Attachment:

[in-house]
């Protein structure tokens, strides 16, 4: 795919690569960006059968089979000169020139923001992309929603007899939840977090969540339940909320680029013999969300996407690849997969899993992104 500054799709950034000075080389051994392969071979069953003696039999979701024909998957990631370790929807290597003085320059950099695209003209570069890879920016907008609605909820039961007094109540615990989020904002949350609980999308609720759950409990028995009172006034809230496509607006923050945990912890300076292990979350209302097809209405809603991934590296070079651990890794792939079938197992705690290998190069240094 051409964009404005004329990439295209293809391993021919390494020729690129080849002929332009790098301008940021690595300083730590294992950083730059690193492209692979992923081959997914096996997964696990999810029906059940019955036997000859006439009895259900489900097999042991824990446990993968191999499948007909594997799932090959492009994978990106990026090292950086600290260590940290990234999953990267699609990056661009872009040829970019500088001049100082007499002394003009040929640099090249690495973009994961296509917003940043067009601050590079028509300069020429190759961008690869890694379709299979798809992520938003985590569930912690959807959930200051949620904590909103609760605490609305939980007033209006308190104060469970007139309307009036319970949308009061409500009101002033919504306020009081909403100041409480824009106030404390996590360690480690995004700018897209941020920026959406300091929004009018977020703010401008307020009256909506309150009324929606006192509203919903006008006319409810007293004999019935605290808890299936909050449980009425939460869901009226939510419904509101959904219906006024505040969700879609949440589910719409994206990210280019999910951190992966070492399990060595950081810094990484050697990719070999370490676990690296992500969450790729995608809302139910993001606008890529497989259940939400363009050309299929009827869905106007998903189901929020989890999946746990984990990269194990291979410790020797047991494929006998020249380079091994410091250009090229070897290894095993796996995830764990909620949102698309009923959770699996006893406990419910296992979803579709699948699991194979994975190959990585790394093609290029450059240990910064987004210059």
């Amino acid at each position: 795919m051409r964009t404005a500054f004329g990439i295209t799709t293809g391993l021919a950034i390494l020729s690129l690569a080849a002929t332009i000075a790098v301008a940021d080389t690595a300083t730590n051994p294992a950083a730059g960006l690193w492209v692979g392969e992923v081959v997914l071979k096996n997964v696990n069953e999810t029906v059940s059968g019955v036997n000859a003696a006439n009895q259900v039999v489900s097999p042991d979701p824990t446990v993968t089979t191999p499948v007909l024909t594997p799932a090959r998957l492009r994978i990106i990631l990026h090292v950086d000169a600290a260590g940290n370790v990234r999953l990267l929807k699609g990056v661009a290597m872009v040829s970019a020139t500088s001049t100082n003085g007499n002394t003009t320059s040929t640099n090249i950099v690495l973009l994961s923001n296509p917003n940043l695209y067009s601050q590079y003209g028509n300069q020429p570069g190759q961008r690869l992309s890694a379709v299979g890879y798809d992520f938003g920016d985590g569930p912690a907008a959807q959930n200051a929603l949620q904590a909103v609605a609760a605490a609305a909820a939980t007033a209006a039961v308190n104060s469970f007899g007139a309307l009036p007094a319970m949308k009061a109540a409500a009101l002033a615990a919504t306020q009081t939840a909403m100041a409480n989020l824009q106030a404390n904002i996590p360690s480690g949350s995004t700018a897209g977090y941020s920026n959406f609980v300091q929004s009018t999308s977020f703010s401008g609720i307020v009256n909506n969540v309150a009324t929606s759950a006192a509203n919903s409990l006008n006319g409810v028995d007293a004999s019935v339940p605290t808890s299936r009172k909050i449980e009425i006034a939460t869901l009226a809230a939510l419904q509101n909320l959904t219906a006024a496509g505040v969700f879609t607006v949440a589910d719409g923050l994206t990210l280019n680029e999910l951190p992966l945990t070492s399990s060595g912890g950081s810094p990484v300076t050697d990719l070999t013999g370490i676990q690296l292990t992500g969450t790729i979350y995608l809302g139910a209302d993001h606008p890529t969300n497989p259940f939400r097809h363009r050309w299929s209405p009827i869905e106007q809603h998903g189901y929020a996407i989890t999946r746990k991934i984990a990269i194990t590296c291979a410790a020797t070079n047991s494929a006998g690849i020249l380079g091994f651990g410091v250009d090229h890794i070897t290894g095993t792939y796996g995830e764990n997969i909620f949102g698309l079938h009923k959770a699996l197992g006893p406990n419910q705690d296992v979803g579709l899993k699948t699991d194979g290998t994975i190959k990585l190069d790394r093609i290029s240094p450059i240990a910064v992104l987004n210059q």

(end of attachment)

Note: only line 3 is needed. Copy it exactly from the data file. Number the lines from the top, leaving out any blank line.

């Amino acid at each position: 795919m051409r964009t404005a500054f004329g990439i295209t799709t293809g391993l021919a950034i390494l020729s690129l690569a080849a002929t332009i000075a790098v301008a940021d080389t690595a300083t730590n051994p294992a950083a730059g960006l690193w492209v692979g392969e992923v081959v997914l071979k096996n997964v696990n069953e999810t029906v059940s059968g019955v036997n000859a003696a006439n009895q259900v039999v489900s097999p042991d979701p824990t446990v993968t089979t191999p499948v007909l024909t594997p799932a090959r998957l492009r994978i990106i990631l990026h090292v950086d000169a600290a260590g940290n370790v990234r999953l990267l929807k699609g990056v661009a290597m872009v040829s970019a020139t500088s001049t100082n003085g007499n002394t003009t320059s040929t640099n090249i950099v690495l973009l994961s923001n296509p917003n940043l695209y067009s601050q590079y003209g028509n300069q020429p570069g190759q961008r690869l992309s890694a379709v299979g890879y798809d992520f938003g920016d985590g569930p912690a907008a959807q959930n200051a929603l949620q904590a909103v609605a609760a605490a609305a909820a939980t007033a209006a039961v308190n104060s469970f007899g007139a309307l009036p007094a319970m949308k009061a109540a409500a009101l002033a615990a919504t306020q009081t939840a909403m100041a409480n989020l824009q106030a404390n904002i996590p360690s480690g949350s995004t700018a897209g977090y941020s920026n959406f609980v300091q929004s009018t999308s977020f703010s401008g609720i307020v009256n909506n969540v309150a009324t929606s759950a006192a509203n919903s409990l006008n006319g409810v028995d007293a004999s019935v339940p605290t808890s299936r009172k909050i449980e009425i006034a939460t869901l009226a809230a939510l419904q509101n909320l959904t219906a006024a496509g505040v969700f879609t607006v949440a589910d719409g923050l994206t990210l280019n680029e999910l951190p992966l945990t070492s399990s060595g912890g950081s810094p990484v300076t050697d990719l070999t013999g370490i676990q690296l292990t992500g969450t790729i979350y995608l809302g139910a209302d993001h606008p890529t969300n497989p259940f939400r097809h363009r050309w299929s209405p009827i869905e106007q809603h998903g189901y929020a996407i989890t999946r746990k991934i984990a990269i194990t590296c291979a410790a020797t070079n047991s494929a006998g690849i020249l380079g091994f651990g410091v250009d090229h890794i070897t290894g095993t792939y796996g995830e764990n997969i909620f949102g698309l079938h009923k959770a699996l197992g006893p406990n419910q705690d296992v979803g579709l899993k699948t699991d194979g290998t994975i190959k990585l190069d790394r093609i290029s240094p450059i240990a910064v992104l987004n210059q």